Does Daniel manage to convince us that he has undergone a total spiritual transformation or is religion a mere escape for him, a means to an end? We are never 100% certain. This alone invites plenty of debate and is a film which should not be missed.
Twitch Factor: Sub, Sub Zero
* * *
MYSTIFY: MICHAEL HUTCHENCE
Documentary about the life of the lead singer of INXS.
2019 | UK/Australia | Dogwoof | 102 mins | Documentary | 15
Release Date: 18 October 2019
Director: Richard Lowenstein
Starring: Michael Hutchence, Michelle Bennett, Chris Thomas
Richard Lowenstein’s biopic, sheds new light on the life of Michael Hutchence, piecing together his life using intimate home video footage and candid reminiscences from Kylie Minogue and his old flame, Michele Bennett.
His father, Kell, resembled David Niven, in looks and charm and his mother, Patricia, was a make-up artist and together, were a picture of glamourous suburban charm.
However, they were not prepared for Michael’s arrival and his eldest half-sister, Tina, was usually left to look after him as they carried on with their lives.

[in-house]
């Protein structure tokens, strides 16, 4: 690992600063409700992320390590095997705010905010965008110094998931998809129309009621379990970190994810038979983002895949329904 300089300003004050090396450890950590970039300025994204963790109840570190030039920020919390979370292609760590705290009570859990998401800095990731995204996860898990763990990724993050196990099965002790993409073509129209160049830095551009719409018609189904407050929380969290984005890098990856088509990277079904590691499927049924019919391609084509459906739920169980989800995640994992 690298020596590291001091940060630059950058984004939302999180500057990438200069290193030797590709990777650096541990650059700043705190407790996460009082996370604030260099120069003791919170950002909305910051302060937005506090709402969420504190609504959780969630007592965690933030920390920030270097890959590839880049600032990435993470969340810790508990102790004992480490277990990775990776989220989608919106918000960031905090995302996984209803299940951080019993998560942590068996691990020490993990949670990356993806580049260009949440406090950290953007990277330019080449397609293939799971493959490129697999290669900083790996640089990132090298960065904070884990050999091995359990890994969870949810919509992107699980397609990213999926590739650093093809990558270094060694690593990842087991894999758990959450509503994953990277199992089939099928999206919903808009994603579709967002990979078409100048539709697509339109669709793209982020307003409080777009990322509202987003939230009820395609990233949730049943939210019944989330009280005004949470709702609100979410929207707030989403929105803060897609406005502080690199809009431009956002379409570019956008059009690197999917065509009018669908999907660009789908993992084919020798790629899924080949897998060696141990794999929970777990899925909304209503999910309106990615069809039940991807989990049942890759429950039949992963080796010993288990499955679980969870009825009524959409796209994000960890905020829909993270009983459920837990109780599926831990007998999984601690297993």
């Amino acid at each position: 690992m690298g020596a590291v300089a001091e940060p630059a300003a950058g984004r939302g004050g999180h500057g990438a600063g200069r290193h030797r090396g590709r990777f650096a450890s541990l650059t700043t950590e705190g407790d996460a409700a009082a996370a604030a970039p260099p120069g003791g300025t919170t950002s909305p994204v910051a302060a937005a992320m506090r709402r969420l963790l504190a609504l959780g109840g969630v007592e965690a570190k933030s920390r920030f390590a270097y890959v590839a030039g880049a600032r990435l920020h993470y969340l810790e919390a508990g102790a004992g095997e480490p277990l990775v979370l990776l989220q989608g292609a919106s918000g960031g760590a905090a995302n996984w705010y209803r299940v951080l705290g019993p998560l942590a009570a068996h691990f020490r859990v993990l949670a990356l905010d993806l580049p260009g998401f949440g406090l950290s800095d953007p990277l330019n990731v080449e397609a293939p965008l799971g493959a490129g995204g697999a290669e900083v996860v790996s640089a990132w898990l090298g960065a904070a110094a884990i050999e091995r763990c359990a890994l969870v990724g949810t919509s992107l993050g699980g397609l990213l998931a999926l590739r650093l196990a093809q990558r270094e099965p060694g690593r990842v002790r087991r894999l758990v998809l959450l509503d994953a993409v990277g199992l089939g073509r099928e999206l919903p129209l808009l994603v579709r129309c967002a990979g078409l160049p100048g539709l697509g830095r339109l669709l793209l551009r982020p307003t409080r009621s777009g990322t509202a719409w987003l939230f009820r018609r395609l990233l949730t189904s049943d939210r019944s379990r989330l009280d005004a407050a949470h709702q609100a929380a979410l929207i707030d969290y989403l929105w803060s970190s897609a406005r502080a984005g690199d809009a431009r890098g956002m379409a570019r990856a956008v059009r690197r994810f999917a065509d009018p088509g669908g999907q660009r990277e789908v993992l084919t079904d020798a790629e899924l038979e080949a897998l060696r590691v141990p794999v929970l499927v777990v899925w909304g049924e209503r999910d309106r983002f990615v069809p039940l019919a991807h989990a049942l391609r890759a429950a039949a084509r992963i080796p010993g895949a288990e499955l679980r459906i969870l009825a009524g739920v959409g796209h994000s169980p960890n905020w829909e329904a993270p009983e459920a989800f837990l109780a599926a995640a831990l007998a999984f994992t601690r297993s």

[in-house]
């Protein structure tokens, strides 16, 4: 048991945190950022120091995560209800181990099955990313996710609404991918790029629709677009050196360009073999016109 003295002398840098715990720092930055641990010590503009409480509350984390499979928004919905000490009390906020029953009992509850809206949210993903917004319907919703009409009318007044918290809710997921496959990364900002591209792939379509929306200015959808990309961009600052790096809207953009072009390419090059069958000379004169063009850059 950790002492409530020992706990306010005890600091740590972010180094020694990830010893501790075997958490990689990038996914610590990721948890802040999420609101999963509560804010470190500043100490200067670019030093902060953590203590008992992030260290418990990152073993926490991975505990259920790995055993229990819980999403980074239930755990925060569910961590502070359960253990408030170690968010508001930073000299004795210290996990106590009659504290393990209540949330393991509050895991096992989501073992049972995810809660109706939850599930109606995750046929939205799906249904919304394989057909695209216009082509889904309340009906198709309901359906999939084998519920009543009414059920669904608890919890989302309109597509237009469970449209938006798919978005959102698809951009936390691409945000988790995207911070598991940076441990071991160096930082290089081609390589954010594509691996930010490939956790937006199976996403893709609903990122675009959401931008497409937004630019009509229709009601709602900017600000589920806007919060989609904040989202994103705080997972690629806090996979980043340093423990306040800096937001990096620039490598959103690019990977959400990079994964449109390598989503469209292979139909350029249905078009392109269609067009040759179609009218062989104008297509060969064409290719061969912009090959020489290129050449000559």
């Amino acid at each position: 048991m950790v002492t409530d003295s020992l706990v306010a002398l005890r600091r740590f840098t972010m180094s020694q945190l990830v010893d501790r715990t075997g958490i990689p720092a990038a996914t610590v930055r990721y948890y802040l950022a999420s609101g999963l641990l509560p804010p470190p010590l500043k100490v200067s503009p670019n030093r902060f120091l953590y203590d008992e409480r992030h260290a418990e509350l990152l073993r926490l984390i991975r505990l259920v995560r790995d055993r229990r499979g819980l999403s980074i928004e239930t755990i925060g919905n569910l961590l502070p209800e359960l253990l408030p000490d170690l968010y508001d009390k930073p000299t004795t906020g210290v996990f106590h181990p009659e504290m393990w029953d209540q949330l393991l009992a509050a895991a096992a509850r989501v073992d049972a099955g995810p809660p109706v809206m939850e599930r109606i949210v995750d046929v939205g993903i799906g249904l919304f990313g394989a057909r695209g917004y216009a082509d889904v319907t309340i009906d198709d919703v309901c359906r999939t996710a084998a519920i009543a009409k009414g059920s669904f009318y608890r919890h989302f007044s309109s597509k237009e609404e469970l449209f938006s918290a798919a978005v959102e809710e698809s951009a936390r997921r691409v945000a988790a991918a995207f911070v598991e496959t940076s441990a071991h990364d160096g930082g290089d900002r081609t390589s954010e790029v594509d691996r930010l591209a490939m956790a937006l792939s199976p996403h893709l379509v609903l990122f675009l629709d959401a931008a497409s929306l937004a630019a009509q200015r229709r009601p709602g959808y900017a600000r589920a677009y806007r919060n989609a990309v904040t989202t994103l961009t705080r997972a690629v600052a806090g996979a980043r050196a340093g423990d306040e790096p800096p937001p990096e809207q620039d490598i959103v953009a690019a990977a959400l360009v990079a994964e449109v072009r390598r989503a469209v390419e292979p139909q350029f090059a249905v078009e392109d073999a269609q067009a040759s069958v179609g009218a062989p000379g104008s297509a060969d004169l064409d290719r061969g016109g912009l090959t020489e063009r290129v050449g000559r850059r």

As Tina recalls, “My mother was not really prepared for this little baby that would take up so much time and change her life so much and neither was Kell.”
Rhett, his younger brother, arrived two years later and since Michael was the favoured child, it left him emotionally scarred and at the same time, Michael lived with the guilt throughout his life. This was made even more evident when Kell and Patricia’s marriage fell apart, and she came home one day and announced that she would be taking Michael to live with her in America. Rhett watched them leave, screaming for his older brother not to leave him.
Michael returned after 18 months, but the psychological damage was to envelop him forever.
Back in Sydney, he met Andrew Ferris who had formed a band with his brother, Tim and despite not playing an instrument, he made it clear he wanted to join them – in those early days they were known as the Farriss Brothers.
The band eventually became known as INXS and Hutchence became the key to its success, although he tried to shake-off his sex God image, longing for serious recognition.
Soon the feelings of inadequacy took over despite his frequent attempts to fill the painful void with drugs and alcohol.